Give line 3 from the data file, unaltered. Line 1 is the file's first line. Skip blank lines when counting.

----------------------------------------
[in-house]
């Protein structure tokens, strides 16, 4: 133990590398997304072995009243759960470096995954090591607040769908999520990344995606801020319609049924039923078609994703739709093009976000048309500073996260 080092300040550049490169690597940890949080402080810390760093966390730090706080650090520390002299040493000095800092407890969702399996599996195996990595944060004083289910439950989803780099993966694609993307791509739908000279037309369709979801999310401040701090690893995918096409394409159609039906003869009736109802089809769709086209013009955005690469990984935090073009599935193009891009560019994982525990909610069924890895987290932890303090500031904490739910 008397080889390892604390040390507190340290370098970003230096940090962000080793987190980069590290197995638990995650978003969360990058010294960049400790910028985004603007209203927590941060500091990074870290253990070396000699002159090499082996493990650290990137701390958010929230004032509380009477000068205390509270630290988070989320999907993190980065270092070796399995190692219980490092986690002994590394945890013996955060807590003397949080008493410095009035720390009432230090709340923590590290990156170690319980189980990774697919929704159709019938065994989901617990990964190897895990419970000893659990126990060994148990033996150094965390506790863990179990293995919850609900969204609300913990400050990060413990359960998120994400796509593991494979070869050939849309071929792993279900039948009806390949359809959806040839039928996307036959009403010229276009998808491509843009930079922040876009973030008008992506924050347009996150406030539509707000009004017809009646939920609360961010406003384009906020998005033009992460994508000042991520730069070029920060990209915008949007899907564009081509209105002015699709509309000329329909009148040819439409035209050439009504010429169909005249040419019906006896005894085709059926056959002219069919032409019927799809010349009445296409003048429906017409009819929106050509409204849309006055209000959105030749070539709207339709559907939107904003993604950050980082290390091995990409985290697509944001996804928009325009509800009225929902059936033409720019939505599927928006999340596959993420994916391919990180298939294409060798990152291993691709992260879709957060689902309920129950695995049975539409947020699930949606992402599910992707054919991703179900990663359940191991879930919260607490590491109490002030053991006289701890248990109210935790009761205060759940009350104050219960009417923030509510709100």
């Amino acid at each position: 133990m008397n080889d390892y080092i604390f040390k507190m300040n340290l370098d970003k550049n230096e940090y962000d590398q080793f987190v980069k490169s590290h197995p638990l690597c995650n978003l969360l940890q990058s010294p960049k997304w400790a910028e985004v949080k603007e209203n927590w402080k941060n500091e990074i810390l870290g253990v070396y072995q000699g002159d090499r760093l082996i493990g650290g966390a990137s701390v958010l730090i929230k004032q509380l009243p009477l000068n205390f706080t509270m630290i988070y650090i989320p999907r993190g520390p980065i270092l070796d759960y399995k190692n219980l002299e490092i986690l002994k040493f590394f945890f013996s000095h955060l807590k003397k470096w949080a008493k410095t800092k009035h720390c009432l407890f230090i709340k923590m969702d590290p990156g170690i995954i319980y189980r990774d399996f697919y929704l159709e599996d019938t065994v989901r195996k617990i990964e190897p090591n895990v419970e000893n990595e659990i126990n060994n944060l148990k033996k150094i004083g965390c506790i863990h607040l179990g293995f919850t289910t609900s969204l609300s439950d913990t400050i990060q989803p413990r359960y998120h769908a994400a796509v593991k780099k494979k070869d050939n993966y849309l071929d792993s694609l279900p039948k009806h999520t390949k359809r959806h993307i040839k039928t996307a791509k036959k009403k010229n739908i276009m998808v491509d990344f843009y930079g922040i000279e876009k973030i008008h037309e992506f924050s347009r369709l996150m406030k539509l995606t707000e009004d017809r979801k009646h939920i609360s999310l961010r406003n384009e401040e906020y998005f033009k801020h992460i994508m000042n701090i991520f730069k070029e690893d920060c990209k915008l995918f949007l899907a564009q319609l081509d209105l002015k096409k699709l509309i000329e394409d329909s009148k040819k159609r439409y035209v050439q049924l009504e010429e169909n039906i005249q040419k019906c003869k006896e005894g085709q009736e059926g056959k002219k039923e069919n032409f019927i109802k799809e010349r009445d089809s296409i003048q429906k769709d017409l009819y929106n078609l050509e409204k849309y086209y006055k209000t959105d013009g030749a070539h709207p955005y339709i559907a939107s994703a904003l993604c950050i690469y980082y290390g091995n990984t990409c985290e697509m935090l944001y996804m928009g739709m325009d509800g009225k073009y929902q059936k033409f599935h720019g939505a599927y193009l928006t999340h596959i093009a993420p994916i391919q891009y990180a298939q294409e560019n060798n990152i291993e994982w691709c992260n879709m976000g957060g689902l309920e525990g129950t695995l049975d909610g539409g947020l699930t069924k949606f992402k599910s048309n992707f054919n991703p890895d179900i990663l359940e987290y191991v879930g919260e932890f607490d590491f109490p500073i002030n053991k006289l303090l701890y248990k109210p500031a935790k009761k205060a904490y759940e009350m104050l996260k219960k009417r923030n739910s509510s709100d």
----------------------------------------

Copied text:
């Amino acid at each position: 133990m008397n080889d390892y080092i604390f040390k507190m300040n340290l370098d970003k550049n230096e940090y962000d590398q080793f987190v980069k490169s590290h197995p638990l690597c995650n978003l969360l940890q990058s010294p960049k997304w400790a910028e985004v949080k603007e209203n927590w402080k941060n500091e990074i810390l870290g253990v070396y072995q000699g002159d090499r760093l082996i493990g650290g966390a990137s701390v958010l730090i929230k004032q509380l009243p009477l000068n205390f706080t509270m630290i988070y650090i989320p999907r993190g520390p980065i270092l070796d759960y399995k190692n219980l002299e490092i986690l002994k040493f590394f945890f013996s000095h955060l807590k003397k470096w949080a008493k410095t800092k009035h720390c009432l407890f230090i709340k923590m969702d590290p990156g170690i995954i319980y189980r990774d399996f697919y929704l159709e599996d019938t065994v989901r195996k617990i990964e190897p090591n895990v419970e000893n990595e659990i126990n060994n944060l148990k033996k150094i004083g965390c506790i863990h607040l179990g293995f919850t289910t609900s969204l609300s439950d913990t400050i990060q989803p413990r359960y998120h769908a994400a796509v593991k780099k494979k070869d050939n993966y849309l071929d792993s694609l279900p039948k009806h999520t390949k359809r959806h993307i040839k039928t996307a791509k036959k009403k010229n739908i276009m998808v491509d990344f843009y930079g922040i000279e876009k973030i008008h037309e992506f924050s347009r369709l996150m406030k539509l995606t707000e009004d017809r979801k009646h939920i609360s999310l961010r406003n384009e401040e906020y998005f033009k801020h992460i994508m000042n701090i991520f730069k070029e690893d920060c990209k915008l995918f949007l899907a564009q319609l081509d209105l002015k096409k699709l509309i000329e394409d329909s009148k040819k159609r439409y035209v050439q049924l009504e010429e169909n039906i005249q040419k019906c003869k006896e005894g085709q009736e059926g056959k002219k039923e069919n032409f019927i109802k799809e010349r009445d089809s296409i003048q429906k769709d017409l009819y929106n078609l050509e409204k849309y086209y006055k209000t959105d013009g030749a070539h709207p955005y339709i559907a939107s994703a904003l993604c950050i690469y980082y290390g091995n990984t990409c985290e697509m935090l944001y996804m928009g739709m325009d509800g009225k073009y929902q059936k033409f599935h720019g939505a599927y193009l928006t999340h596959i093009a993420p994916i391919q891009y990180a298939q294409e560019n060798n990152i291993e994982w691709c992260n879709m976000g957060g689902l309920e525990g129950t695995l049975d909610g539409g947020l699930t069924k949606f992402k599910s048309n992707f054919n991703p890895d179900i990663l359940e987290y191991v879930g919260e932890f607490d590491f109490p500073i002030n053991k006289l303090l701890y248990k109210p500031a935790k009761k205060a904490y759940e009350m104050l996260k219960k009417r923030n739910s509510s709100d």